Tricuspid Atresia

In this condition, there's no tricuspid valve. That means no blood can flow from the right atrium to the right ventricle. As a result, the right ventricle is small and not fully developed. The child's survival depends on there being an opening in the wall between the atria called an atrial septal defect (ASD) or patent foramen ovale (PFO). Otherwise, the blood returning from the body to the right atrium gets “stuck” in the right atrium and cannot return to the body. Since blood cannot get to the body, death occurs unless something is done to create an ASD or PFO.

The other problem with this defect is that no blood can get to the pulmonary arteries because the right ventricle is usually undeveloped or nonexistent. There are special cases of tricuspid atresia with a hole between the ventricles (ventricular septal defect, VSD, and/or transposition of the great arteries, TGA). These are complex heart defects with a combination of defects which can change the types of treatment needed although they are overall similar.

Typical Heart - Cross Section

Heart with Tricuspid Atresia

How Is Tricuspid Atresia Diagnosed?

Tricuspid atresia is usually diagnosed in the nursery because of cyanosis (“blue baby”), difficulty breathing, or perhaps not feeding well. In some cases, the infant may not be blue but may have difficulty breathing because of too much blood flow to the lungs. There may not necessarily be an abnormal murmur on the exam, but there may be other subtle clues to the diagnosis on the examination and simple tests. The diagnosis is definitively made with echocardiography.

How Is Tricuspid Atresia Treated?

In the case of a very blue baby immediately after birth, prostaglandin is used to keep the ductus arteriosus open. Later, a shunt between the aorta and the pulmonary artery is placed during a surgical operation known as a Blalock Taussig Shunt or BT shunt. The shunt (or tube) takes the place of the ductus arteriosus, but cannot grow since it is usually made of synthetic material. Therefore, as the child grows, the shunt cannot supply enough blood to the lungs, and the child becomes more cyanotic. Therefore, other surgeries such as a Glenn procedure are needed to get more blood to the lungs to pick up oxygen and decrease the cyanosis.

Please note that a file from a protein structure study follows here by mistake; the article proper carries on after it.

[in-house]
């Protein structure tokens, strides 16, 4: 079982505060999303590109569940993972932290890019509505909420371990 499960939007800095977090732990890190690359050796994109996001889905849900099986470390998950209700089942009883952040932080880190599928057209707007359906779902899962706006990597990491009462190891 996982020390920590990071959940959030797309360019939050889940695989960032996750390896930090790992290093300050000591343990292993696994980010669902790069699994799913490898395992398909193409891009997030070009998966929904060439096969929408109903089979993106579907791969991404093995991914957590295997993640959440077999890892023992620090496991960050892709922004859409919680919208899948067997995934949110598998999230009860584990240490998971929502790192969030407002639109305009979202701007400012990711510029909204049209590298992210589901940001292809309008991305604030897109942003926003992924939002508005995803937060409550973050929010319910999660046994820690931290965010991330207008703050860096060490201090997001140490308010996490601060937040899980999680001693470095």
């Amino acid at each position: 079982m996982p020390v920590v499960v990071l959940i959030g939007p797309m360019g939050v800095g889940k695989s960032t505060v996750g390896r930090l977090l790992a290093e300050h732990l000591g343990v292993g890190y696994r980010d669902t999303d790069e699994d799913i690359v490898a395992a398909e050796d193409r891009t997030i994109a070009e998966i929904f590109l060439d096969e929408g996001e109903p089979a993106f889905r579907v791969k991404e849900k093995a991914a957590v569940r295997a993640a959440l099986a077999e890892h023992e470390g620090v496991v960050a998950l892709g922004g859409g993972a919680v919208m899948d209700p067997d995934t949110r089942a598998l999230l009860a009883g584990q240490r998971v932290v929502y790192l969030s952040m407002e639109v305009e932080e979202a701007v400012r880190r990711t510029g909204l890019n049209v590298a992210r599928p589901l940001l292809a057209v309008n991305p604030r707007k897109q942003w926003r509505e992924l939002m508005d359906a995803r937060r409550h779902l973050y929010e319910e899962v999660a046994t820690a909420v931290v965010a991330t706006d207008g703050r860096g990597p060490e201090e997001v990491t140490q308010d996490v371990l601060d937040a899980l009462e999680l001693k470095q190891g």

Some children with tricuspid atresia have too much blood flowing to the lungs because of a large hole between the ventricles and a large pulmonary artery. They may need a procedure known as pulmonary artery banding or PA banding, which is like a noose around the pulmonary artery to constrict or reduce blood flow to the lungs. Eventually, children with tricuspid atresia may have a more functional repair (the Fontan procedure).

Treatment Risks

The risks of open-heart surgery always include bleeding, infection and the need for cardiopulmonary bypass. Depending on the type of surgery, special risks of injury to surrounding structures may occur.

What Are the Long-term Effects of Tricuspid Atresia?

Untreated, tricuspid atresia will usually result in death in infancy. With surgical treatment, lifestyle is fair to good, but probably not normal due to some limitation in exercise capability. This varies from patient to patient. There is the risk of the development of rhythm abnormalities, which may alter lifestyle and lifespan and may require medical or other types of treatment. If there is a residual hole allowing blue blood to go to the body (right to left shunt), there is a risk of stroke. The function of the heart may worsen over time requiring treatment with medicine or even cardiac transplantation. Similar to other heart defects, preventive measures against bacterial endocarditis are required for life. Children with tricuspid atresia should have lifelong follow up.



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